Myriam C. Sander

Lifespan Changes in Memory Representations

How do we remember and why do we remember less when we age?

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Dr. Myriam C. Sander

Since 2016, Myriam is the head of the Minerva Research Group on lifespan age differences in memory representations. Myriam is also a primary investigator of the Cognitive and Neural Dynamics of Memory Across the Lifespan (ConMem) at the Max Planck Institute for Human Development, Berlin, Germany. She studied Psychology at the Saarland University and the Humboldt University Berlin. She worked on her doctoral dissertation at the Max Planck Institute for Human Development, Berlin, Germany, under the supervision of Prof. Ulman Lindenberger and Dr. Markus Werkle-Bergner. Her dissertation was entitled: "Lifespan age differences in working memory: Insights from behavioral and electrophysiological markers of capacity and selectivity" (the dissertation is mainly included in the 2011-2012 publications). In 2012, Myriam won the Margret-and-Paul-Baltes-Award for outstanding dissertations in the field of developmental psychology.

Since 2016, Myriam is a faculty member of the International Max Planck Research School in the Life Course (LIFE graduate school) and since 2018, Myriam is also a faculty member of the Berlin School of Mind and Brain (International Graduate Research School at Humboldt University).

Research Group Members

Anna Karlsson

Anna started working on her PhD project in 2017. She wants to know how young and older adults represent and use context information for guiding memory performance. To understand age differences in the neural mechanisms of item-context integration, Anna combines in her study design the advantages of fMRI and EEG approaches.

Anna is a member of the International Max Planck Research School in the Life Course (LIFE graduate school)

Claire Pauley

Claire joined the group in April 2020 as a predoc. She received a BSc degree in Psychology at the University of North Carolina, and a MSc in Neurocognitive Psychology at Carl von Ossietzky Universität Oldenburg. Claire investigates the contributions of individual differences in neural representations to adult age differences in memory performance, with a focus on memory retrieval and reinstatement.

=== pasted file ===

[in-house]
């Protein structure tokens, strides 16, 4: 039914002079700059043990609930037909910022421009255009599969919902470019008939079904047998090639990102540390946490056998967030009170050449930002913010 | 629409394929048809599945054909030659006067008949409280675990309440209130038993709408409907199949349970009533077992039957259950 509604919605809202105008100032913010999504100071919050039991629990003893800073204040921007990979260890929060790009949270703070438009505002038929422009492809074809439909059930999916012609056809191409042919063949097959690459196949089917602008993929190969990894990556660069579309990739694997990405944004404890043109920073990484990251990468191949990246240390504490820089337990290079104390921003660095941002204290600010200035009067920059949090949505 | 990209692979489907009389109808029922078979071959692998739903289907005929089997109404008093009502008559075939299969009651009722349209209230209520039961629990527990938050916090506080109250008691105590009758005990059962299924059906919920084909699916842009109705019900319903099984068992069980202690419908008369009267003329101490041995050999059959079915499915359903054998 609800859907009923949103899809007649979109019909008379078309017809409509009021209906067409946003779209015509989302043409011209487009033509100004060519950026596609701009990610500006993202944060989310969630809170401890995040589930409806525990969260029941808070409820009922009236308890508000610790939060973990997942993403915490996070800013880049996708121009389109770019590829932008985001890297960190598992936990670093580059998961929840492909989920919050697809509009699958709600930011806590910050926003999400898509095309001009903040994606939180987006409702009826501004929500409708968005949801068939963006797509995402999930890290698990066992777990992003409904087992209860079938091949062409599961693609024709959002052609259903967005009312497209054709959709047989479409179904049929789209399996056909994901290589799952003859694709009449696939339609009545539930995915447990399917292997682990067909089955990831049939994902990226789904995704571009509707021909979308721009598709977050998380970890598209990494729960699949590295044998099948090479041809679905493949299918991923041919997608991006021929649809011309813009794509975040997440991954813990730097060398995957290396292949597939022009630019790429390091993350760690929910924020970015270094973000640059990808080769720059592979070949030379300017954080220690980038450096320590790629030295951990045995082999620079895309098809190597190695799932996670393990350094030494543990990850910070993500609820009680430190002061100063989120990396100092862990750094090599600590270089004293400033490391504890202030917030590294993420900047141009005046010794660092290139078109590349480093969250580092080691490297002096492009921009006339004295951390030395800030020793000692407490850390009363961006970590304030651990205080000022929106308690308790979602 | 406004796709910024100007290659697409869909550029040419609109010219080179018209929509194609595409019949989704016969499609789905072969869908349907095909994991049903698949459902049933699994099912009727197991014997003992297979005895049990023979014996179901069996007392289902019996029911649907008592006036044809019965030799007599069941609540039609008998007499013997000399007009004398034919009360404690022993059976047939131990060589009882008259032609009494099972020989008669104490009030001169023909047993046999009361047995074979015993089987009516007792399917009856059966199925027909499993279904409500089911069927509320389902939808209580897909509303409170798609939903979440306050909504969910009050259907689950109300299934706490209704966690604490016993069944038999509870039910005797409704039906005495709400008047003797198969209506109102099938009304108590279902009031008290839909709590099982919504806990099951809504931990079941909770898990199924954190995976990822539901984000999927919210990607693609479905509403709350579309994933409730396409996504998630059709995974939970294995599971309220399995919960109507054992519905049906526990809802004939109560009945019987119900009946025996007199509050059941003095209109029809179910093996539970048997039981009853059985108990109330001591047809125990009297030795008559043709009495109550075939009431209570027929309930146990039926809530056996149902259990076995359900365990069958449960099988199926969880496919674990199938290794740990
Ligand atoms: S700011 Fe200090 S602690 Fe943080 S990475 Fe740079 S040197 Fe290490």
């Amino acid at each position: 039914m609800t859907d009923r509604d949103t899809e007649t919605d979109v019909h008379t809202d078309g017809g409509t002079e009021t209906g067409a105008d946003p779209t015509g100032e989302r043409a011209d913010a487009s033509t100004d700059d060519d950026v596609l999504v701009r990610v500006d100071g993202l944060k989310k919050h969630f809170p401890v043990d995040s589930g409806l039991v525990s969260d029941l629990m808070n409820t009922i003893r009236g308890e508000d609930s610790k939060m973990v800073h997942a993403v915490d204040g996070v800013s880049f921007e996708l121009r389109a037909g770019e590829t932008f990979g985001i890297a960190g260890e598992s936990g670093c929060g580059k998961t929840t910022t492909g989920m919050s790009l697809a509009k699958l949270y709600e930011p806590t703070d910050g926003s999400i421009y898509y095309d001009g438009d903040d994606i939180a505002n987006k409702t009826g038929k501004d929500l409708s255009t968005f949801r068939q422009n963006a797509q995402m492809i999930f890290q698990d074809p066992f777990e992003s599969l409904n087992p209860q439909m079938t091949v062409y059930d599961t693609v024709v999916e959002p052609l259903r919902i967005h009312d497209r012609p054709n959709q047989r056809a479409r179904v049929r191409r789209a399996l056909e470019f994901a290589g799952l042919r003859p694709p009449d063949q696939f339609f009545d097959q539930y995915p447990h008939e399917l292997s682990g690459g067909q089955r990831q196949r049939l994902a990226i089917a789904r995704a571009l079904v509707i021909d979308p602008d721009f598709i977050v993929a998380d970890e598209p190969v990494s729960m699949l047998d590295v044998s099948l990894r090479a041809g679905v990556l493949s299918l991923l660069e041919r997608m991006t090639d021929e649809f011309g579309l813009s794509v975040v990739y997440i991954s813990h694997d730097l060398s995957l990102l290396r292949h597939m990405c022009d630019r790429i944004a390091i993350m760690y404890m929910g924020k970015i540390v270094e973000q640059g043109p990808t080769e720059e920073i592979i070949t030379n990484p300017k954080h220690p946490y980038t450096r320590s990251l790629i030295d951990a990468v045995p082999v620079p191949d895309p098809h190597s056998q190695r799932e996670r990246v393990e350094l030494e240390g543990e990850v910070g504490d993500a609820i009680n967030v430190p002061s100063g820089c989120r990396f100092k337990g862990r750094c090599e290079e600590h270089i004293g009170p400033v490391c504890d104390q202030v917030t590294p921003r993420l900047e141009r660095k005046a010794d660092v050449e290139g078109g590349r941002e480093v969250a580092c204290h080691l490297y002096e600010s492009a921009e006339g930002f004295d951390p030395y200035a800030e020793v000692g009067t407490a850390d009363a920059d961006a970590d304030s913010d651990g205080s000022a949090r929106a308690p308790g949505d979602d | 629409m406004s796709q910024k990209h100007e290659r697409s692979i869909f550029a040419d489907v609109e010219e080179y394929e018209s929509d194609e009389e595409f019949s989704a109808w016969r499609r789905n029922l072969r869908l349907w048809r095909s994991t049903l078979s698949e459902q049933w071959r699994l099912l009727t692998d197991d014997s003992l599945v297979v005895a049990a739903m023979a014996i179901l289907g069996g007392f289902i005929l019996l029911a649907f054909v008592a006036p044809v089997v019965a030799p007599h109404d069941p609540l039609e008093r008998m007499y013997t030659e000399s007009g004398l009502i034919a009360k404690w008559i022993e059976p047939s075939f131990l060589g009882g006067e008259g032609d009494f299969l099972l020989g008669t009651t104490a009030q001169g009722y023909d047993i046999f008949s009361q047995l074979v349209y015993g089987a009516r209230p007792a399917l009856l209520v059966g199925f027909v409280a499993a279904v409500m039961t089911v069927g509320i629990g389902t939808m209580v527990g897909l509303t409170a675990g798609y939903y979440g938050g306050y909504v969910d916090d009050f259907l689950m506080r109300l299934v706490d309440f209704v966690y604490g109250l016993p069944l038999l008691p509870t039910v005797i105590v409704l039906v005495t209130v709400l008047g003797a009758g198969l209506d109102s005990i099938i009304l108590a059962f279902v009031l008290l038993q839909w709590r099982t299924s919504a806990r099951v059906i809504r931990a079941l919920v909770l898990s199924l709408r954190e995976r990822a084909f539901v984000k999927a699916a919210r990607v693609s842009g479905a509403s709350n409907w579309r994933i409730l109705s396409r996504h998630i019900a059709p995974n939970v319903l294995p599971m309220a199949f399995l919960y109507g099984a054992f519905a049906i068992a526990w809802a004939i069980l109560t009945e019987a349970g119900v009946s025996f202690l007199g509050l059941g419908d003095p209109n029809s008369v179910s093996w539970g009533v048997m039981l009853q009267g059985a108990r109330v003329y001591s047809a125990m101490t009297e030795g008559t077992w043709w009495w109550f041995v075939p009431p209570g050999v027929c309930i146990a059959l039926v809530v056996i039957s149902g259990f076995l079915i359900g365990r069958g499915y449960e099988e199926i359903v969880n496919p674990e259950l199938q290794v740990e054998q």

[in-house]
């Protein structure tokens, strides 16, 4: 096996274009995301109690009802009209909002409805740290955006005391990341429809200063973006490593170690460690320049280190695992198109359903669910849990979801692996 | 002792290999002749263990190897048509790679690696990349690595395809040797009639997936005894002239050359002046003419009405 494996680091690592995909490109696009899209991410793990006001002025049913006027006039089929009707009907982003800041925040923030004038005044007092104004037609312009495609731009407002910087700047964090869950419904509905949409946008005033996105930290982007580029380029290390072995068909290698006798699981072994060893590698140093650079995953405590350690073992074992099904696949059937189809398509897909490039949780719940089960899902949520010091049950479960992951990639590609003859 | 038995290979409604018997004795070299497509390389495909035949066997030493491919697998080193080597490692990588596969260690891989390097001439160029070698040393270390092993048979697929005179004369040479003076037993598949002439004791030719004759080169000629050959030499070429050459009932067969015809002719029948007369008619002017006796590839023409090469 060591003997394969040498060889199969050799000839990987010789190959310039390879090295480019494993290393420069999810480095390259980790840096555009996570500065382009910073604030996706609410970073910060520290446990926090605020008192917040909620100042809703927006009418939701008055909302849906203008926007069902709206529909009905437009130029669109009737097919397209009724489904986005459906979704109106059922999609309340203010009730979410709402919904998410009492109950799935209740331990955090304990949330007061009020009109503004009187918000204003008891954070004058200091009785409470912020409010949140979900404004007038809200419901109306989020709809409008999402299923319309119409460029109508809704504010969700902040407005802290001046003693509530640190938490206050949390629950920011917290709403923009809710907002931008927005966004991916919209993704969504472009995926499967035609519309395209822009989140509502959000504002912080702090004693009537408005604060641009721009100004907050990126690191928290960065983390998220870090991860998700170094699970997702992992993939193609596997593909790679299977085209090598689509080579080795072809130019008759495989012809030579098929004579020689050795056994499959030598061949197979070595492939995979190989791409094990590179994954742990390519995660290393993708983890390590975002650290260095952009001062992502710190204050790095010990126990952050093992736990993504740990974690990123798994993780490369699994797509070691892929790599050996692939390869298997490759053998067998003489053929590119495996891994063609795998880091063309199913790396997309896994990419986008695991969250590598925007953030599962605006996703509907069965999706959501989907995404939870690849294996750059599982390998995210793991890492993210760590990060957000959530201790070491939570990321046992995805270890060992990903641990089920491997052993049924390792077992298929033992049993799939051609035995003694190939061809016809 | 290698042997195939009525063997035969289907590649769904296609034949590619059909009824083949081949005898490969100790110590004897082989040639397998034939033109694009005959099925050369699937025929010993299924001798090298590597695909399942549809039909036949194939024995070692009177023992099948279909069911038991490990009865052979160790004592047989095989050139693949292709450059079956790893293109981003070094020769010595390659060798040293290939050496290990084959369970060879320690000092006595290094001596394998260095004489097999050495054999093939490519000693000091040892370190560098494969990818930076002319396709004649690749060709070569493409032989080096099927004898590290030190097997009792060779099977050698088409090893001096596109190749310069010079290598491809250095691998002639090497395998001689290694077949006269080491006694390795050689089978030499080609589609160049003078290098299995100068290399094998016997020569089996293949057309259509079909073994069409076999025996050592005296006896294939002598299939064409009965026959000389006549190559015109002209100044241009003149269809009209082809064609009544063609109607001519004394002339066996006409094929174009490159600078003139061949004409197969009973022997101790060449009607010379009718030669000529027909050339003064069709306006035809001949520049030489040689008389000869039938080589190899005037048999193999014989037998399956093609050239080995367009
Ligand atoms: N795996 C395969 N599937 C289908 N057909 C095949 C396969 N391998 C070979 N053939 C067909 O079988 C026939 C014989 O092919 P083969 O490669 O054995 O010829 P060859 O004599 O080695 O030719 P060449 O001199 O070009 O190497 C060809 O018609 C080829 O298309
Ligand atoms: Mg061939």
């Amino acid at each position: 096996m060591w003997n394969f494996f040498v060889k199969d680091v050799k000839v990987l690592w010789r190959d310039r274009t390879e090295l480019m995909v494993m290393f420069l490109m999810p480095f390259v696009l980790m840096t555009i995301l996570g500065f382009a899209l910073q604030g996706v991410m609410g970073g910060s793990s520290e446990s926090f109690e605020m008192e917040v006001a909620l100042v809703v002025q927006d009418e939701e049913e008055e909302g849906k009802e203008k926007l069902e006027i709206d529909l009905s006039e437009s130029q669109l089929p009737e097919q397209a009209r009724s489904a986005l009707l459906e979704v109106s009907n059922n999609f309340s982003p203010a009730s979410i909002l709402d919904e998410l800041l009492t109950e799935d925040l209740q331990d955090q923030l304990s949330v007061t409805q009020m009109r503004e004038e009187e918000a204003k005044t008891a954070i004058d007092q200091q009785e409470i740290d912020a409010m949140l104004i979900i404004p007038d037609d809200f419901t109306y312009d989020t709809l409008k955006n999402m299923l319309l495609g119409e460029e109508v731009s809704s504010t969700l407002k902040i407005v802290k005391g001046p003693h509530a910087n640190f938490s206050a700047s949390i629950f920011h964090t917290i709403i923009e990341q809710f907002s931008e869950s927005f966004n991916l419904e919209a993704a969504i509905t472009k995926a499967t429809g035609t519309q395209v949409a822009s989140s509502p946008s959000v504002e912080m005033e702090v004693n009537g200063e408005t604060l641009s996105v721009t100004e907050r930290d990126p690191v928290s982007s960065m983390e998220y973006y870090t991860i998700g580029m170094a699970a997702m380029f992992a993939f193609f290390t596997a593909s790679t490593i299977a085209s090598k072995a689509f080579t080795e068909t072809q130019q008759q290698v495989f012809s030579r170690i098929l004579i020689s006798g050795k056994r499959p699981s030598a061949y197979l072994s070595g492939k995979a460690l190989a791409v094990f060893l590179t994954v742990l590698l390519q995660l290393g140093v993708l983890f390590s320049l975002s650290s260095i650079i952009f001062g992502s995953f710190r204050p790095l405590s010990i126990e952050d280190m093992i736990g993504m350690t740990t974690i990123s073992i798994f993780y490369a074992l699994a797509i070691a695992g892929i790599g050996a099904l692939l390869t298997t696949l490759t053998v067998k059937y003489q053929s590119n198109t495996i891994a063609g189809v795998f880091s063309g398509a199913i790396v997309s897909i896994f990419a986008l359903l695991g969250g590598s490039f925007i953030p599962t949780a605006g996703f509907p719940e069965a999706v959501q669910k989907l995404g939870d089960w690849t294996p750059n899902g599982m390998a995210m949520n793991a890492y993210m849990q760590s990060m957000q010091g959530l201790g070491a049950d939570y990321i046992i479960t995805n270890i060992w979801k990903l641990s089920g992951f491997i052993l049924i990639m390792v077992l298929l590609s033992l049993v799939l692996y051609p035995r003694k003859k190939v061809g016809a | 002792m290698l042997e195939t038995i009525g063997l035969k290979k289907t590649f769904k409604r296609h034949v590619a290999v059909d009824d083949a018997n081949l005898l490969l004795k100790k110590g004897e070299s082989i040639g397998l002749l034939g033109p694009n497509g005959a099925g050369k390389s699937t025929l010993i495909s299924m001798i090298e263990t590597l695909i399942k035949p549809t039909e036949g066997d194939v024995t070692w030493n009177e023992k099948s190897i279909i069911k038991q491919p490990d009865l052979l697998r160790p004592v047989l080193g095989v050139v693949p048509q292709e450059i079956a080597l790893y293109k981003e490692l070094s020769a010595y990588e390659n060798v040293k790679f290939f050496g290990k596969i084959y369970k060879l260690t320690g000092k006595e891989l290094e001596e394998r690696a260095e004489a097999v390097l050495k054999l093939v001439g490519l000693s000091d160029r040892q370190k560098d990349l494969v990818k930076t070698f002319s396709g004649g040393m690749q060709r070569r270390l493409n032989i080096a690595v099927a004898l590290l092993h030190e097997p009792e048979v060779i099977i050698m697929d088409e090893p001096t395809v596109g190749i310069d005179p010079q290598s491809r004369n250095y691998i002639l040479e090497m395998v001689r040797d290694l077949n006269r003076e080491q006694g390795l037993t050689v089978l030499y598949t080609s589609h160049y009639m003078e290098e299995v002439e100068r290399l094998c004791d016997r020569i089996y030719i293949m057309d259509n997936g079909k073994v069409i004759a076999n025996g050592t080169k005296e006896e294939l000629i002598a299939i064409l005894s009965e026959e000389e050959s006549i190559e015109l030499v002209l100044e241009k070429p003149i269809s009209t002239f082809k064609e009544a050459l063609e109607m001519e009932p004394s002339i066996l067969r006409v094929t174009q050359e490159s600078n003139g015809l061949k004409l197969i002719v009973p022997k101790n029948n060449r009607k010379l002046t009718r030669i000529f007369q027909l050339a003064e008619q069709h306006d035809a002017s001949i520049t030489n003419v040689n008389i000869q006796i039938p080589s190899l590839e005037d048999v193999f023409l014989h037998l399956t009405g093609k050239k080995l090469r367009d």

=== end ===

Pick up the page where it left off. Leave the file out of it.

Claire is a member of the International Max Planck Research School in the Life Course (LIFE graduate school)


Verena R. Sommer (Predoc and Postdoc, 2016 - 2021)

Malte Kobelt (Visiting Researcher in 2019)

Fitore Morina (Master Student in 2019)

Dr. Claudia C. Wehrspaun (Postdoc 2017–2019)

Nele Westermann (Bachelor Student in 2019)

Our Research

One of the central experiences of aging is the increasing fallibility of memory with advancing age — even in healthy older adults. Our project focuses on the cognitive and neural mechanisms that underlie memory formation, consolidation, and retrieval, and in particular, changes of these mechanisms across the lifespan. Our core question is concerned with how age-related decline in memory performance can be explained by differences in the way memory content is neurally represented. From a neuroscientific perspective, our memories are encoded in specific patterns of distributed neural activity. That is, these patterns can be regarded as memory fingerprints. During encoding of memories, specific representational patterns are formed that can be reactivated during later recall. We are striving to gain new insights into the way memory content is represented in children, younger, and older adults, by not only investigating behavioral responses but by linking them to neural processes in the brain as well. We address this question in several transdisciplinary empirical studies that bring together questions, methods, and models from lifespan psychology, cognitive neuroscience, and computational neuroscience.

Research Area 1: Age differences in similarity and distinctiveness of memory representations

Are memories represented differently in older compared to younger adults? A long-standing hypothesis in the cognitive neuroscience of aging holds that a decrease in the distinctiveness of information representations underlies age-related declines in cognitive performance (Li et al., 2001). This “dedifferentiation” hypothesis has been supported by various neuroimaging studies that have shown reduced distinctiveness of neural responses in older compared to younger adults, e.g. in face- and house-sensitive areas of the brain. However, different definitions and measures of distinctiveness impede comparability between studies, and – more importantly – most studies so far have not provided evidence for the hypothesized link between reduced neural distinctiveness and behavior. In our research, we set out to clearly establish this link to obtain a comprehensive understanding of the mechanisms underlying age-related memory decline.

  • Main studies:
  • 1) MERLIN: Memory encoding and retrieval across the lifespan
  • 2) FACES AND HOUSES: Age differences in categorical vs. item-level distinctiveness
  • 3) BEBO: Berlin-Bochum cooperation on lifespan age differences in the quality of memory representations